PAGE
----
Screw You, Ladies at the Holiday Parade…

For years, we have a Family tradition of attending the Chuy’s Children Giving to Children holiday parade when we are in town.  We wake up early and everything.  Not something we like to make a habit out of, but find it in our hearts for this day.  Couple cups of coffee and a little bit of holiday ass grabbing, we eventually make our way into the city for the festivities.  Parking at the local Hooter’s (which happens to be a popular bnf hangout, what?!?  I go for the buffalo wings, honest), we park and walk, finding an opening in the already gathered crowds of thousands that line the street.  Making our way to the front, we settle in while the kids cruise the street waiting for the parade to begin.  But after the recent Dateline special, they’ll never do that again.  Sorry kids.

Greg offers to buy me the hot dog I was really craving at 10:30 am as I hold down our spots for all of us.  Till this lady with a giant stroller and two kids pushes her way in, without even asking, between me and the neighbor I shared this valuable real estate with.  She says she needs to get her little boy in the sun as it’s a little chilly outside.  Being literally pushed over, she parks right in front of our spots, I try to be calm as I watch her two kids take a seat on the pavement.  At first, I think ‘well the kids are little and are seated and not in our way, so that’s cool.’  Then she continues to suffocate the rest of us with herself as well.  But wait, her friend comes in and joins in, almost like she was waiting in the wings for the eagle to land.  You know the kind of parade crasher I’m talking about, the kind with the hideous red Christmas sweatshirt, mom jeans, big purse, baby voice talking, it’s all for the kids type.  She joins in acting like she’s trying to be careful to not be in the way, but is a fucking total solar eclipse of everything.   We have officially been shoved back by the local Mary Kay lady and her accomplice.  I’m looking around for the kids and Greg as I’m holding the two dogs, trying to find the words to say something civil knowing that’s not going to happen. I failed.  I was overcome with that shame that I know is gonna follow me around for being a tad too nice.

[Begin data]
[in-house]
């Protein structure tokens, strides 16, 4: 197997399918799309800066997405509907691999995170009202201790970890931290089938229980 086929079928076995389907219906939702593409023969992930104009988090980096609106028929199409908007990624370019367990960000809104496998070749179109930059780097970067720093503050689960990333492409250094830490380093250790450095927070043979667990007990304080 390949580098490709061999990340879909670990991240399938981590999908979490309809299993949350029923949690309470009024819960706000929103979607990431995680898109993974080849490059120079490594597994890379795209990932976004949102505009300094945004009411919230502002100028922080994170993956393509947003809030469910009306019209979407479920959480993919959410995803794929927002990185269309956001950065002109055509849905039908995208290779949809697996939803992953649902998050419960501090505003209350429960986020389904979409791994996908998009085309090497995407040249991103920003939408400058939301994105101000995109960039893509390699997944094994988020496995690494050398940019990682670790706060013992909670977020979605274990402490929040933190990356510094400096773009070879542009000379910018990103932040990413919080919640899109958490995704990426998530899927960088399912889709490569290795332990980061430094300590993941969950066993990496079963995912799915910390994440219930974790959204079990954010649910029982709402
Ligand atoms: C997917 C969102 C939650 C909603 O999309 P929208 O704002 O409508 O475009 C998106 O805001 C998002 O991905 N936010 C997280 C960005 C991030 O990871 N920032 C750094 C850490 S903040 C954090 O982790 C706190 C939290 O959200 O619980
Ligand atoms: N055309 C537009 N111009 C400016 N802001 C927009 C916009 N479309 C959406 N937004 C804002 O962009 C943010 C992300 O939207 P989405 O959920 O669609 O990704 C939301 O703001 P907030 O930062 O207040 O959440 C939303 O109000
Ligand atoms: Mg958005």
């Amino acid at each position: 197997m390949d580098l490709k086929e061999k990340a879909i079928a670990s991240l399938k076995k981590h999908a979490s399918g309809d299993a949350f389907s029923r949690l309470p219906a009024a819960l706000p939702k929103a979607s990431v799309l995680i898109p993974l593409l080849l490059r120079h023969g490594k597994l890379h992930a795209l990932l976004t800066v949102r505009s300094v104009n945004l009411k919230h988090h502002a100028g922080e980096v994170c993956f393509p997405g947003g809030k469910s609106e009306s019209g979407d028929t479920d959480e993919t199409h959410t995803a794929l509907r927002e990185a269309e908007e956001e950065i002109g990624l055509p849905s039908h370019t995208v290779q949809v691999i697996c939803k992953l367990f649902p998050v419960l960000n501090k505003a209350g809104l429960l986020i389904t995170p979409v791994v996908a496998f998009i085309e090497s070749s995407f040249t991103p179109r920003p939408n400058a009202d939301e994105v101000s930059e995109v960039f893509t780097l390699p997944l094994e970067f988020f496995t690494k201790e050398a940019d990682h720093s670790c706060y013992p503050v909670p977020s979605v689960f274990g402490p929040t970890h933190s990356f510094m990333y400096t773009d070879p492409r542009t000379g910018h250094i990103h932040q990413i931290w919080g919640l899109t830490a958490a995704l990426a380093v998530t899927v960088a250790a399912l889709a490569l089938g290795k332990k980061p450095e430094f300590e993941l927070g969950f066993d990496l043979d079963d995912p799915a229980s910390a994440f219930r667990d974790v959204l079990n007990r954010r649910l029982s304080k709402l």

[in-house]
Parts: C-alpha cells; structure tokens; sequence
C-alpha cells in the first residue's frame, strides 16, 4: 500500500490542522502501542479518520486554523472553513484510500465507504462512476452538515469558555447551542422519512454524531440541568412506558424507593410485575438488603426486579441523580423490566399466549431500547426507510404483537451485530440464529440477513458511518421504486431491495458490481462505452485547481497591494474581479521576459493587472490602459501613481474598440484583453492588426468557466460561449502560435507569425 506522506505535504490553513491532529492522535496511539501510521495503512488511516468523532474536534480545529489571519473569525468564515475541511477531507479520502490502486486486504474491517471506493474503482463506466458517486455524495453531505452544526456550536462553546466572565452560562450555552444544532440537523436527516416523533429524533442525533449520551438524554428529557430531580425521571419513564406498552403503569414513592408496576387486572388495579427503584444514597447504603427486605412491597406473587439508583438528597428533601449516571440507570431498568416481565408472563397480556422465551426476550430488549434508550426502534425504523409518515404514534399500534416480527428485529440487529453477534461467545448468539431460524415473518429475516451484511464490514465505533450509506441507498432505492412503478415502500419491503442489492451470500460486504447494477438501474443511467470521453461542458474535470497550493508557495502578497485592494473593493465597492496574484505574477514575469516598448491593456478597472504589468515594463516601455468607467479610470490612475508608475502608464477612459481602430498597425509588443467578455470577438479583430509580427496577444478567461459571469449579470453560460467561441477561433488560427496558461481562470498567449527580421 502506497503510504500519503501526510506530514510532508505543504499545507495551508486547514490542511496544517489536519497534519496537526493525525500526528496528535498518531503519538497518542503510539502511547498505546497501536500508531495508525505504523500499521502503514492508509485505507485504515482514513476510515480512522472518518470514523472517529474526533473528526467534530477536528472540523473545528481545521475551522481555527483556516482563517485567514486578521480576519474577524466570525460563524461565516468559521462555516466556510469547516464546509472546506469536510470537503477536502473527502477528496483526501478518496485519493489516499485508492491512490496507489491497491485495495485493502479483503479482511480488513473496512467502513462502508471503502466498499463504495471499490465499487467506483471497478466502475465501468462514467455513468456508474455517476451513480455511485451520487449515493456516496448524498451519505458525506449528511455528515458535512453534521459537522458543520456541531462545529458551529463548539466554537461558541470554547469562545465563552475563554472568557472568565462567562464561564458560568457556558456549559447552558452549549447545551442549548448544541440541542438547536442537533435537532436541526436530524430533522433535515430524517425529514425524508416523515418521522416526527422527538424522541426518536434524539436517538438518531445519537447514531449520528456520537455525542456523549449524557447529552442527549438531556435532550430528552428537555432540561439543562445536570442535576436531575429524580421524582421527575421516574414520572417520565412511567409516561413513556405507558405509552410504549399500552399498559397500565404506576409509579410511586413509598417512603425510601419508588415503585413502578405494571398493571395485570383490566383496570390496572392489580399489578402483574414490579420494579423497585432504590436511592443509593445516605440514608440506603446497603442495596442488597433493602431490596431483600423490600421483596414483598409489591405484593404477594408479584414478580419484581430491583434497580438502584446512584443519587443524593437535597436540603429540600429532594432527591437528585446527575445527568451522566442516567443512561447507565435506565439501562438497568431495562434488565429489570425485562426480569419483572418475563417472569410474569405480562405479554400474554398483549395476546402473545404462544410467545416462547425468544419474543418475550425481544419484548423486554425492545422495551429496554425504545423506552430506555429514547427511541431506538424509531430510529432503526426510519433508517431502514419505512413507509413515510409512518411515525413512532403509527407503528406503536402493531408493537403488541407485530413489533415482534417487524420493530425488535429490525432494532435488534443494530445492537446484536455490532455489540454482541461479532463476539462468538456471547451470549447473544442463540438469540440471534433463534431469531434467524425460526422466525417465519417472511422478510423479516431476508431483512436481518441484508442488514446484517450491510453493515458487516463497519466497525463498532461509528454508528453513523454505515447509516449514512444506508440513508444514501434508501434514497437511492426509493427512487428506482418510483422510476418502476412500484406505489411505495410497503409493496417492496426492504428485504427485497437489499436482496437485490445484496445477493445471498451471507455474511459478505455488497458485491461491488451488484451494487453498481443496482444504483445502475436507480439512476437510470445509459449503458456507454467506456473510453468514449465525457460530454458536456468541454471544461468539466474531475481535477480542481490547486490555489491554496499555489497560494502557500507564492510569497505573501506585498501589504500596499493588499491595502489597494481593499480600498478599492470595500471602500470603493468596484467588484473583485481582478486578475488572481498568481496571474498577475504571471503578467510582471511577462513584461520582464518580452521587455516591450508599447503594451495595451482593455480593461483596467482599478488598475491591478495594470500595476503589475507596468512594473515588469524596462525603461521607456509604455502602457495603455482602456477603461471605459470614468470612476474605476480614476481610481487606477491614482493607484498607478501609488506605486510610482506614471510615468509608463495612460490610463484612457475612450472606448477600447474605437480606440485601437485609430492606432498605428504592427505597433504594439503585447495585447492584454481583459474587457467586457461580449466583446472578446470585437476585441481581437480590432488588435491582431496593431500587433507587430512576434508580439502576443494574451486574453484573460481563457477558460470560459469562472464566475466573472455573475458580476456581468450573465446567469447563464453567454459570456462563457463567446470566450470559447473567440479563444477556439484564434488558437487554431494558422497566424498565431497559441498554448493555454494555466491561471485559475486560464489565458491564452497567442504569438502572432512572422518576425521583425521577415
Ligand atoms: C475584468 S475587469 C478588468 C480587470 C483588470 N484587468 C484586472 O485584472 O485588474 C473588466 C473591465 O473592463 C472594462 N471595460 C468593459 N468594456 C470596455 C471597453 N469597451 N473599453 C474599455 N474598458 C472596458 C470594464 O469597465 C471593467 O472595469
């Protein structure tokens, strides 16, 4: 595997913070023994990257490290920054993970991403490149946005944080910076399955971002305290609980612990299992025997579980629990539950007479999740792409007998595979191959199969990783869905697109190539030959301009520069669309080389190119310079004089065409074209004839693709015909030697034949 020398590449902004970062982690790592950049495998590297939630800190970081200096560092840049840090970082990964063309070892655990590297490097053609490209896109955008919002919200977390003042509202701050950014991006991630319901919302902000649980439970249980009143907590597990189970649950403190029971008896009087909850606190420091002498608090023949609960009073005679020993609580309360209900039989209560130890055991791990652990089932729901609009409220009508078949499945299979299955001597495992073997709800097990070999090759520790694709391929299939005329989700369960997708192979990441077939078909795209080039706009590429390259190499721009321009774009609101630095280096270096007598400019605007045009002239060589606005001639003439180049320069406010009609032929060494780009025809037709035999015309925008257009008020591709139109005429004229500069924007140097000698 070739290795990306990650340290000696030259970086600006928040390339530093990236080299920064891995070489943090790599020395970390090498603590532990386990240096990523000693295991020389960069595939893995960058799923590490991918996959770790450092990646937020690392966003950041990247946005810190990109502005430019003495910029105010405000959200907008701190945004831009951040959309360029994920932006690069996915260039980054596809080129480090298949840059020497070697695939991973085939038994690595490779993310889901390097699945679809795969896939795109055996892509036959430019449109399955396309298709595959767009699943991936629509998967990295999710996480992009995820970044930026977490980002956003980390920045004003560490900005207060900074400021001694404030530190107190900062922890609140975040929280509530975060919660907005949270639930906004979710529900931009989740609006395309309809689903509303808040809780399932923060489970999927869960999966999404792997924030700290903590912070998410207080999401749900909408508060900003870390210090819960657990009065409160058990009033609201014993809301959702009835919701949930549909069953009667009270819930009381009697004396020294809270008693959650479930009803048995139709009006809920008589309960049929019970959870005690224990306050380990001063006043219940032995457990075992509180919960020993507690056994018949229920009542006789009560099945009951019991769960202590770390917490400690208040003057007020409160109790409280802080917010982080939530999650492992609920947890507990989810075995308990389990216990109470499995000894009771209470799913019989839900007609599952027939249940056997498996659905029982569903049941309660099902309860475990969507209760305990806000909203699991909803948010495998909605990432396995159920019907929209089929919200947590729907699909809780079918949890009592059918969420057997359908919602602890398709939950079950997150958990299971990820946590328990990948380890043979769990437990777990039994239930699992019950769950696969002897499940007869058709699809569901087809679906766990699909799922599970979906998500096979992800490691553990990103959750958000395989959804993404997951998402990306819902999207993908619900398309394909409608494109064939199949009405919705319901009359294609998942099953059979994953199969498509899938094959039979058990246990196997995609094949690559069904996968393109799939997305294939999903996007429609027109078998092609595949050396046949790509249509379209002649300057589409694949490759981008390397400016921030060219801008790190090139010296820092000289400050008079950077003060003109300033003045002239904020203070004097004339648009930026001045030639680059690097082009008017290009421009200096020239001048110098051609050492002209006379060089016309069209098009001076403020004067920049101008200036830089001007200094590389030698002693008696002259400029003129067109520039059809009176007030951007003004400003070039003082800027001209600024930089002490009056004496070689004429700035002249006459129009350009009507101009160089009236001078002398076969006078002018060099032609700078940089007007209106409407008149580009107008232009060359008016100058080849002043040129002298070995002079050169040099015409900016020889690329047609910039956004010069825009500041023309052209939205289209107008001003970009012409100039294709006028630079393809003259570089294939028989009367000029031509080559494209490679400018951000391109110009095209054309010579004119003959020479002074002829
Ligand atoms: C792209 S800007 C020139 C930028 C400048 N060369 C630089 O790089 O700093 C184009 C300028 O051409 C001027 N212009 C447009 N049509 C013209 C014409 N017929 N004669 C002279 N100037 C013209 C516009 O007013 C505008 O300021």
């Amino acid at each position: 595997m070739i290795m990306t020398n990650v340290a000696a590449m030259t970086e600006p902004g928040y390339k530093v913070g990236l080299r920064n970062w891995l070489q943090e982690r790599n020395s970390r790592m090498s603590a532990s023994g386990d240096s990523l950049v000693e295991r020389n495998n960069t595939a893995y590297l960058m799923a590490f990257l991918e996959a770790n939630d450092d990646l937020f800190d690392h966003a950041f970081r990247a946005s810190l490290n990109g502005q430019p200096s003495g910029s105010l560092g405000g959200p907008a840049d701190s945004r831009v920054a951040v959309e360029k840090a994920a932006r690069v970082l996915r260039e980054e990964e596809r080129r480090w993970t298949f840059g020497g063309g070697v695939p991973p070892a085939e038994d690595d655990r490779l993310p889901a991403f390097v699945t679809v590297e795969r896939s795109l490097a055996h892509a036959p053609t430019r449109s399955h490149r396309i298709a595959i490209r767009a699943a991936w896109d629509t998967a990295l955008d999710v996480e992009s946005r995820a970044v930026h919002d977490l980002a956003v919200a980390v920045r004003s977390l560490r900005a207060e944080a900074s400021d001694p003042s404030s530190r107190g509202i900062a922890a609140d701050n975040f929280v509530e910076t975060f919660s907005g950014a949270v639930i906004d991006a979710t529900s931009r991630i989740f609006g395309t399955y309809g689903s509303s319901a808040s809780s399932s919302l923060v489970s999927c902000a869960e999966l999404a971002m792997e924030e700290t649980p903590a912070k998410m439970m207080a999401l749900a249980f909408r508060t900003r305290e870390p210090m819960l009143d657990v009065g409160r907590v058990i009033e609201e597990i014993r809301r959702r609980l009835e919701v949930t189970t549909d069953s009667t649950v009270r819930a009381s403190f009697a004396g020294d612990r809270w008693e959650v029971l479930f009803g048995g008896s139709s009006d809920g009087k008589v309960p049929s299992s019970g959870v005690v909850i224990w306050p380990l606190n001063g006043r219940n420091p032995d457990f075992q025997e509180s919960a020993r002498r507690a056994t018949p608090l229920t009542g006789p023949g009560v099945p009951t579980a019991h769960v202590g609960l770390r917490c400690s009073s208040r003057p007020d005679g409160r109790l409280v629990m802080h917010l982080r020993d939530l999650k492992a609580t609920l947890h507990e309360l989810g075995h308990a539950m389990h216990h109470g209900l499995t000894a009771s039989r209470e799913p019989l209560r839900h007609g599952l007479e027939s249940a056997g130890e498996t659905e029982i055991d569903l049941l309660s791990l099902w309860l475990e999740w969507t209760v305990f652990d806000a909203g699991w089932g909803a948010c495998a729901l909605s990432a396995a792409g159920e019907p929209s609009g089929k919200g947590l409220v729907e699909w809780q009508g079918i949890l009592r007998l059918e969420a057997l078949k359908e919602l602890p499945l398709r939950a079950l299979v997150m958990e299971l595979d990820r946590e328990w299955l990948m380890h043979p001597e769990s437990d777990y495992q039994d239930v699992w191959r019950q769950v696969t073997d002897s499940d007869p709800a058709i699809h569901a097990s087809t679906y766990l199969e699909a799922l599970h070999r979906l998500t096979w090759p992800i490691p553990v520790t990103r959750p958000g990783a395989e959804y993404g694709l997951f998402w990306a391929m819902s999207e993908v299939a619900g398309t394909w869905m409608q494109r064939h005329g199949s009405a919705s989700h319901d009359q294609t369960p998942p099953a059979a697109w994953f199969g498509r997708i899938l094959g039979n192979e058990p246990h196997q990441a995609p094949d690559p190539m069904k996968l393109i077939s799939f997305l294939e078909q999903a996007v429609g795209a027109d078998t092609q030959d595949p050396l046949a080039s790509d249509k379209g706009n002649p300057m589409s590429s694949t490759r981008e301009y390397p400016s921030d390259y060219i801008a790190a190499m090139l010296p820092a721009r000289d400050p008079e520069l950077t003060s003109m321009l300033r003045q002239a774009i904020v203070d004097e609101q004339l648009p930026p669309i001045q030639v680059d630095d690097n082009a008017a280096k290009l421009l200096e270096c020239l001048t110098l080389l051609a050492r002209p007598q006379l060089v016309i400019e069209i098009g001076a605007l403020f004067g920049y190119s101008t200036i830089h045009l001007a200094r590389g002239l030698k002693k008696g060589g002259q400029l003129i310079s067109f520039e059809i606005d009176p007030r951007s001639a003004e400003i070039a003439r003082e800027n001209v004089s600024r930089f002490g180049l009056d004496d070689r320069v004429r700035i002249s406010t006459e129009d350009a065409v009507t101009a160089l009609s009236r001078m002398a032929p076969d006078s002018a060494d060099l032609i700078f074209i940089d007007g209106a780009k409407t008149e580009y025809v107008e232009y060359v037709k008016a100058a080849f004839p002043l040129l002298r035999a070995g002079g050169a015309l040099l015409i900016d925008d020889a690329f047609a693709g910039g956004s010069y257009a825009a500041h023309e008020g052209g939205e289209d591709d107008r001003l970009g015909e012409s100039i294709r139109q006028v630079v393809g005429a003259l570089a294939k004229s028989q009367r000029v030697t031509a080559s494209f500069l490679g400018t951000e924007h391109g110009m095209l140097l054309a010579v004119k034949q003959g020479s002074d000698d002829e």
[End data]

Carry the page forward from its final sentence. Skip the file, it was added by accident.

The rest of our Family comes together as the parade begins and we are in awe of the lack of control these people have.  They buy all the parade shit that makes its way down the line, they talk loudly about the parade floats passing by, and take a thousand pictures they’ll never look at again.  They cheer for the military, they applaud the cheerleaders, and when the giant blow up characters come by they suddenly burst out in this high pitched baby voice eagerly trying to convince their kids that Shrek is really here, he’s really here!  Guess what ladies, Shrek thinks you’re ugly.  The kids are buying it up yelling in excitement and making me think we should forget about the war in Iraq, these ladies are raising killing machines right here on our turf.  The teenage punk rises up in me making me want to reach down and whisper to the kids how Shrek plans on beating the crap out of them in the alley after the parade and turning their moms into drug addicts.  There I said it.  I know it’s not the kids fault, so save your cheesy family first comments because I don’t care.  Oops, I did it again…